Conclusion

Practicing interdependency, sharing vulnerability, celebrating complexity–the future of disability arts, culture, and media research

Authored by: Bree Hadley , Donna McDonald , Sarah Austin , Kath Duncan , Gerard Goggin , Lachlan MacDowall , Veronica Pardo , Eddie Paterson , Dave Calvert , Jori De Coster , Shawn Goh , Alice Fox , Ann M. Fox , Andy Kempe , Petra Kuppers , Justin Lee , Alex Lubet , Sarah Meisch Lionetto , Ann Millett-Gallant , Tony McCaffrey , Laura Misener , Bronwyn Preece , Megan Strickfaden , Joanne Tay , Matthew Reason , Nancy Quinn , Sarah Whatley

The Routledge Handbook of Disability Arts, Culture, and Media

Print publication date:  December  2018
Online publication date:  December  2018

Print ISBN: 9780815368410
eBook ISBN: 9781351254687
Adobe ISBN:

10.4324/9781351254687-29

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Abstract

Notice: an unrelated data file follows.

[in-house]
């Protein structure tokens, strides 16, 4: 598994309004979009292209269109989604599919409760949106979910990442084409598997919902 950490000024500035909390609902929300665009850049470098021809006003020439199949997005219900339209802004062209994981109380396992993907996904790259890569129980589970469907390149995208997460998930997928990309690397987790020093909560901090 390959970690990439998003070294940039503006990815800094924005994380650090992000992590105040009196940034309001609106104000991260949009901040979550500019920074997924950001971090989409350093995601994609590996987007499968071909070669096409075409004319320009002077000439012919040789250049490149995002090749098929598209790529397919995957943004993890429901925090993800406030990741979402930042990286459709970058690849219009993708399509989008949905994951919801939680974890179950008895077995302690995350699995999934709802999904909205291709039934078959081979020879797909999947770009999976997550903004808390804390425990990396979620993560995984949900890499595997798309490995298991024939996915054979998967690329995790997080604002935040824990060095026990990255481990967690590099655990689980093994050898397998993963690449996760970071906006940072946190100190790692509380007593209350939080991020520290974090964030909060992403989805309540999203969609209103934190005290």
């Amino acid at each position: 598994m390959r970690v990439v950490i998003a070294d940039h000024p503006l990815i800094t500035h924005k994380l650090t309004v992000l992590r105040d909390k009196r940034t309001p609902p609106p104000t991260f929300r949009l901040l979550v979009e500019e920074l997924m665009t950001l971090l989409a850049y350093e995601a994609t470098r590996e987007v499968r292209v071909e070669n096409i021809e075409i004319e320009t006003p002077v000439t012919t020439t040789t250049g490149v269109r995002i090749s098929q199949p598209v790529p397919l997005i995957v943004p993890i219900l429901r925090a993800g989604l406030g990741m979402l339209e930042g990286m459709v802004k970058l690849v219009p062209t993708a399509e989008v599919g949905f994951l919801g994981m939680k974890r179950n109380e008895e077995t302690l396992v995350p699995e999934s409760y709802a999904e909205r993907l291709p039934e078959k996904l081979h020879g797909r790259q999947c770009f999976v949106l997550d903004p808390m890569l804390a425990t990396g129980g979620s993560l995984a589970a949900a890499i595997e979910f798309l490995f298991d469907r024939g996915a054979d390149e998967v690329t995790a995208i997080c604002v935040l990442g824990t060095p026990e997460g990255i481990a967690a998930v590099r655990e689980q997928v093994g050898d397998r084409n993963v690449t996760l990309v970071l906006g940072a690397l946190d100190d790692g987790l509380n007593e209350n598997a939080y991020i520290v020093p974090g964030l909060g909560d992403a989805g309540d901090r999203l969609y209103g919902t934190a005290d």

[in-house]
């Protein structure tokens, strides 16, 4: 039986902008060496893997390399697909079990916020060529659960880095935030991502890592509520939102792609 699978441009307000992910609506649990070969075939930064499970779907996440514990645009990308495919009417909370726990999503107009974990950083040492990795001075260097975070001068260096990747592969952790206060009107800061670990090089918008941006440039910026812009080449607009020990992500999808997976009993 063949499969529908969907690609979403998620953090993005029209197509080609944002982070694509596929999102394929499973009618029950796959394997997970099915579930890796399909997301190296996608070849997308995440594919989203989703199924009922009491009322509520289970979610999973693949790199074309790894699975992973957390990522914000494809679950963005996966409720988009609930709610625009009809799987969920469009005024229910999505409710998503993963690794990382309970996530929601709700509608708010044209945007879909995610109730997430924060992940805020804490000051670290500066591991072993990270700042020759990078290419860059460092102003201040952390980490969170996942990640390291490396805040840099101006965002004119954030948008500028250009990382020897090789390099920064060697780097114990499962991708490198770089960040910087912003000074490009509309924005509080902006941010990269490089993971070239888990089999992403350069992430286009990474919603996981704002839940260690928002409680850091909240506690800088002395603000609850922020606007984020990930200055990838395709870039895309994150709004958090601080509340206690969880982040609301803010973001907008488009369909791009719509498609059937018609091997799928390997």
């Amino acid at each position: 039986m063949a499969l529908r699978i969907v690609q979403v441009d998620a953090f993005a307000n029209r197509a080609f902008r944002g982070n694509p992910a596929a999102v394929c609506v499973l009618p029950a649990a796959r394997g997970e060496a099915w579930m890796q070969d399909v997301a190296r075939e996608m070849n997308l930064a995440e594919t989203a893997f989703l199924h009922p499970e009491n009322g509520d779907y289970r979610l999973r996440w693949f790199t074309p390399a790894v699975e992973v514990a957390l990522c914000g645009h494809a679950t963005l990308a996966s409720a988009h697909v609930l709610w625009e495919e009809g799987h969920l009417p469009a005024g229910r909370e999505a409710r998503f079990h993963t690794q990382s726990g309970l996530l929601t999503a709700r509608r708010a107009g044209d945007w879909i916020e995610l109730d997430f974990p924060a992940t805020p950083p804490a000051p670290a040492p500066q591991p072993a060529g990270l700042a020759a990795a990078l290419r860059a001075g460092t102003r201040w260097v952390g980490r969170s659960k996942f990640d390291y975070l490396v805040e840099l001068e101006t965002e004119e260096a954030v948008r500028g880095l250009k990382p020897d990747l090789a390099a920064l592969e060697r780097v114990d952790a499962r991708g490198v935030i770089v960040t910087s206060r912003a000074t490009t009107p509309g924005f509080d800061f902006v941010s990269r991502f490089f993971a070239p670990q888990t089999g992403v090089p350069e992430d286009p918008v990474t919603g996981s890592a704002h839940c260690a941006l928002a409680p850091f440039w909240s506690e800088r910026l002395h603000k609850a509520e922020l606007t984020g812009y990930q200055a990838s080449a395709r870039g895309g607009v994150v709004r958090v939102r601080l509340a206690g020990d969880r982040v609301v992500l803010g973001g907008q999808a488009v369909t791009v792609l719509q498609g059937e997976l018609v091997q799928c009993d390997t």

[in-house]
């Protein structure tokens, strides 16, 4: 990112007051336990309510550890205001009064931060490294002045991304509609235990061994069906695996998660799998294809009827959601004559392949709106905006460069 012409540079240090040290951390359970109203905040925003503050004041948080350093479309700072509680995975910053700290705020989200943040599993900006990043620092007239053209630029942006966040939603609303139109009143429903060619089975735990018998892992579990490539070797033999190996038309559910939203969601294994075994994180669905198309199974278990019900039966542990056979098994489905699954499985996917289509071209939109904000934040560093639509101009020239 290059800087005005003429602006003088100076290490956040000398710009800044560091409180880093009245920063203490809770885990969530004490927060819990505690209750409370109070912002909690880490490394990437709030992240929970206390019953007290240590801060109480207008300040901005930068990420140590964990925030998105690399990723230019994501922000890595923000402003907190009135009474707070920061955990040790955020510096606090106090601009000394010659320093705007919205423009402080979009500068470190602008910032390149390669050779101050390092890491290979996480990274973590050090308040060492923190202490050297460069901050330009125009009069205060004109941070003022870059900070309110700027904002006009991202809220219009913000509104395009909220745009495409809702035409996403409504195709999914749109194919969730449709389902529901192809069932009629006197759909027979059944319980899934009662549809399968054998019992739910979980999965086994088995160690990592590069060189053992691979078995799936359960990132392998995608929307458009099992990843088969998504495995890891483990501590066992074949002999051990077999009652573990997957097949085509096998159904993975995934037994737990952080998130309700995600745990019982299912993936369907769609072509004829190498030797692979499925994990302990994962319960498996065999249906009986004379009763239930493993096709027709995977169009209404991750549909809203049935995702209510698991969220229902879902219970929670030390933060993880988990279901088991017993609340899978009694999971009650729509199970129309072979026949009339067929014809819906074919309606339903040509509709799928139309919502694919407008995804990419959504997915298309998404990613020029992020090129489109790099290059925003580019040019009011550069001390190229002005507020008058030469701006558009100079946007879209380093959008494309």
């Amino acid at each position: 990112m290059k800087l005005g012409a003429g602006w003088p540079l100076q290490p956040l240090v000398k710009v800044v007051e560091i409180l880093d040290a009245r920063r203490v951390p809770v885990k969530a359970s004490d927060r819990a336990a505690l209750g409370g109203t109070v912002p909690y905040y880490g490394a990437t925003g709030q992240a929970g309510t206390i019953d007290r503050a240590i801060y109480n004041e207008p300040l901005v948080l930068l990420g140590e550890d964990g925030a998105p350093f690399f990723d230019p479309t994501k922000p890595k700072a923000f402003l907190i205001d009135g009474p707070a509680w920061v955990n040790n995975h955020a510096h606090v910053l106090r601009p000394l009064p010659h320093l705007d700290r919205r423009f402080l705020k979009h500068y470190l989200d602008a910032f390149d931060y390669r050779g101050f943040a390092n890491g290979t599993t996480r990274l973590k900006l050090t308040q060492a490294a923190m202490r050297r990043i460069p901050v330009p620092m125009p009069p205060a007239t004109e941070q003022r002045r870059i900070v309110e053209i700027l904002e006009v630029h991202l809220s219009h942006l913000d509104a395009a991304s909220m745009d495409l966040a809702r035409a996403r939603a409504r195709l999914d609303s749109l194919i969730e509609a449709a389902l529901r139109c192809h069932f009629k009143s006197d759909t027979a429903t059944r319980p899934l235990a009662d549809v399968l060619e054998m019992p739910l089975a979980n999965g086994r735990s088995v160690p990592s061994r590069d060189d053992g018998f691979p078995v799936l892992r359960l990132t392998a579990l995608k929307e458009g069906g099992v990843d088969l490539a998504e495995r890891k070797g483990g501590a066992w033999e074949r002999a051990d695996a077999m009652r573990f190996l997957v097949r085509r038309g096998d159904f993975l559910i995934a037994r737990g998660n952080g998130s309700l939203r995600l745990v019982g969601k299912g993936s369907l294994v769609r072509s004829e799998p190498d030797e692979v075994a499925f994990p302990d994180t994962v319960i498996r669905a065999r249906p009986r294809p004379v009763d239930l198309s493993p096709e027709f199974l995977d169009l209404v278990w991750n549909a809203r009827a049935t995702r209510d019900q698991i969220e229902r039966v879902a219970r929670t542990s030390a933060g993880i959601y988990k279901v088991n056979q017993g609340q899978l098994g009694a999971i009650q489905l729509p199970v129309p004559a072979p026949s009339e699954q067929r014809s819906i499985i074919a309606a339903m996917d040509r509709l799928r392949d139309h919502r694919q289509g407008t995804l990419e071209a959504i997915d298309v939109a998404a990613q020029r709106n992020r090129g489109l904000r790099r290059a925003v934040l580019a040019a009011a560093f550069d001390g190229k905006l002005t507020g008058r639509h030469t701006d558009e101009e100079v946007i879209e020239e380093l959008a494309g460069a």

If there is an element that unites the diverse examinations of disability arts, culture, and media that come together in this collection, it is engagement with the way disability experience is enacted, re-enacted, and re-envisaged in art and media practices. In Part I, Kirsty Johnston, Donna McDonald, Janice Rieger, Megan Strickfaden, Sarah Kanake, Laura Misener, Kerri Bodin, and Nancy Quinn investigate problems with the way disability has been represented in the performing arts, the visual arts, and popular media. In Part II, Andy Kempe, Justin Lee, Shawn Goh, Sarah Meisch Lionetto, Joanne Tay, Alice Fox, Simon Hayhoe, Sue Cheesman, Susan Hogan, and Morgan Batch consider engagement with disability in arts outreach and therapy contexts. In Part III, Matthew Reason, Dave Calvert, Tony McCaffrey, Amanda Cachia, Ann Millett-Gallant, and Ann M. Fox analyse contemporary disability arts practices, their aesthetics, and the way audiences read and respond to these practices. In Part IV, Brian Lobel, Jess Thom, Eddie Paterson, Kath Duncan, Sarah Austin, Gerard Goggin, Lachlan MacDowall, Veronica Pardo, Jori De Coster, Petra Kuppers, and Bronwyn Preece present creative, multivocal, multi-perspectival, and at times pointed reflections on working in disability arts, culture, and media practice and working to open up new ideas about the future through disability arts, culture, and media practice. In Part V, Katie Ellis, Alex Lubet, Sarah Whatley, Akhila Vimal C., and Bree Hadley offer accounts of change, adaptation, and the way disabled people take leadership in responding to the trends, technologies, and cultural phenomena around them. The voices and perspectives are diverse, the research methods used to develop accounts of disability experience are diverse, and the resultant reflections are diverse. What all the contributors ultimately share, however, is a desire to offer insight into disabled experience and the way disability art practice and scholarship attempts to challenge, change, or recreate expectations about disabled experience across a range of countries, artforms, and contexts.

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